Lots of new photos to be looked at. Many rather pale. Would they be retrievable?

Their maternal grandmother, Mrs Price, had come from London; evidently she was very generous and a typical Cockney, but Welsh Grandpa Price had died before Joan and Colin were born. Granny Price lived in Vine Cottage, which Joan remembered visiting:

On the common at the end of Chance Lane was a favourite picnic spot under two large old pear trees. Before World War II a row of three cottages stood there, two small ones and the one on the end nearest the road, Vine Cottage, rather larger. It had a living room with large sash window, a ‘parlour’ with ornate iron fire-basket in a corner fireplace, a kitchen with a walk-in larder and a large timber wash-house. On the end of this cottage, attached but without inside access, was a large single storey room, with an iron-barred window at the end and a door on one side. This was known as 'the shop' and unused except for garden tools. The floor, as I remember, was of brick. What could its original use have been?

*Charming (but pale) pictures of children in garden and adults on the common at the end of Chance Lane.

Like the other children, Joan and Colin Bradshaw grew up in a village centre very different from what it is today – with thatched cottages opposite the Church, no modern houses in Penny Lane, which was then a narrow lane leading to Hanley Swan, no Penny Close or Bamford Close.

Their father, Victor, bought the land opposite Guarlford Court, Grange Farm, around 1921 and had a three-bedroomed house built. Evidently this house had galvanised steel window frames and a wooden-block floor, plus an unconventional roof internally clad with ‘sarking’ (tongue and groove planking for insulation) and tiled with Canadian wood roof tiles. Opposite the pantry was a hand pump. Joan and Colin still spent a lot of their time across the road at Guarlford Court, where their paternal grandparents lived until their Grandfather died in 1932.


Joan and Colin had an extended family, and they particularly enjoyed visits from 'Uncle Phil and Aunty May'. Uncle Phil was Dr Feroze Gandhi, who had graduated from Grant Medical College in Mumbai (then Bombay) in 1907 and was also awarded the Wellington Gray Prize for Surgery. He moved to Britain and married Flossie Bradshaw’s sister, Lucy May Price in June 1914. *Photos

Sam Beard was also part of a long-established Guarlford family and told us:

As my grandfather said, ‘when our folks came off the boats on the river, they landed at Clevelode and looked for somewhere to live'.

They found the deserted 'Noggin', a cottage near Portocks End and moved in. Sam’s grandfather, the legendary George Beard with his distinctive white hair and moustache, was a well-known figure in Guarlford, later living in the Malthouse Cottage (adjacent to the Village Hall). Sam, his parents and siblings once lived in Maywood, Rhydd Road, where the violinist, Marie Hall, had lived, and in the 1920s the cottage was then still a very humble affair. He related:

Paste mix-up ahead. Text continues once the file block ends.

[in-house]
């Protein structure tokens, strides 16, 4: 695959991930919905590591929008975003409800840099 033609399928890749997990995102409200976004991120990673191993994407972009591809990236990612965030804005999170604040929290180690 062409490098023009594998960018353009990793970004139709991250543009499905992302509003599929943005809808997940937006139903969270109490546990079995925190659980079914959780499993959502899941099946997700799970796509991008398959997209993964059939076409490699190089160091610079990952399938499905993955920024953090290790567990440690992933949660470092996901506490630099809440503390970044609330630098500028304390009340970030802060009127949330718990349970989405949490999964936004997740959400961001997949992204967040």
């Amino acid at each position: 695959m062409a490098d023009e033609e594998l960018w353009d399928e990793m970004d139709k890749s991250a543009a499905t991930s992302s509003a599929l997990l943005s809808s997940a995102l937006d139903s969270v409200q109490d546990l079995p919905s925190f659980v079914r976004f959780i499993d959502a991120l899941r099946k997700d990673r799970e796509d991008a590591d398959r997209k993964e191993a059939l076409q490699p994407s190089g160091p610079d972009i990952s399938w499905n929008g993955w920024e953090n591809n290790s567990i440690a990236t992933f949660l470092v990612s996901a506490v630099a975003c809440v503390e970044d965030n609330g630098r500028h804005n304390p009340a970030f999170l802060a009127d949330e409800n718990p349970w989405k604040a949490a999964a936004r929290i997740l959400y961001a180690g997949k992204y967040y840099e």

When the ditch outside was full, the kitchen was two to three inches deep in water, the floor bricks having been laid on bare earth. The two small bedrooms were in perpetual semi-darkness and the stairs were of the farm building type: a broken step being supported by a short piece of hazel wood. As there was no room for a line to hang out the washing my father put a willow post on the common and was told to take it down by the Malvern Hills Conservators. He did not do so, and at a later inspection by MHC was told that if he did not remove it they would, at which father remarked he would report them for destroying a living tree on MHC land, as it had taken root! It was still there when we left in 1935.

Photo of cottage as is now?

Keith Chester was, as he himself says, one member of a newcomer family:

My father, Frank Chester, came from urban Derbyshire where his father had a small Jacquard printing business associated with the lace industry. He was training to be a pharmacist before joining the army but was so traumatised by the horrors of the trenches at Passchendale and others that, like many other ex-army men, he yearned for the peace and tranquillity of the countryside. So, in 1920 he acquired 'The Homestead' in Clevelode Lane with its seven acres of heavy clay pasture, a stable/cart shed and 2 pig sties, to set up a smallholding with no experience, little or no training and limited capital, but lots of determination.

Have we used all the photos Keith sent?


When the two Guarlford History books were written (ref 1 and 2), we had no firm date for the opening of a school open to all children in the village, including the poor.

As described above, John Noake referred to 'Sunday Scholars' in 1845.

A letter of March 4th 1946 about an architect’s inspection refers to the building having been ‘erected in 1867’ and there are indeed plans of Guarlford School inscribed 'McCann and Everal, March 1867'.

However, we have since researched various Worcestershire Directories, which describe Guarlford National (church) School as having been built in 1847, not long after the opening of St Mary in 1844, and being extended in 1867.

Sadly, the earliest Log Book we could find in Worcester Records Office dates from 1901.

A little information can be found in census returns. In the 1851 census a schoolmaster, Thomas Morris, aged 70 years, and his wife are living next door to the Revd Fancourt, curate in charge of St Mary, somewhere near New House Farm and Guarlford Court.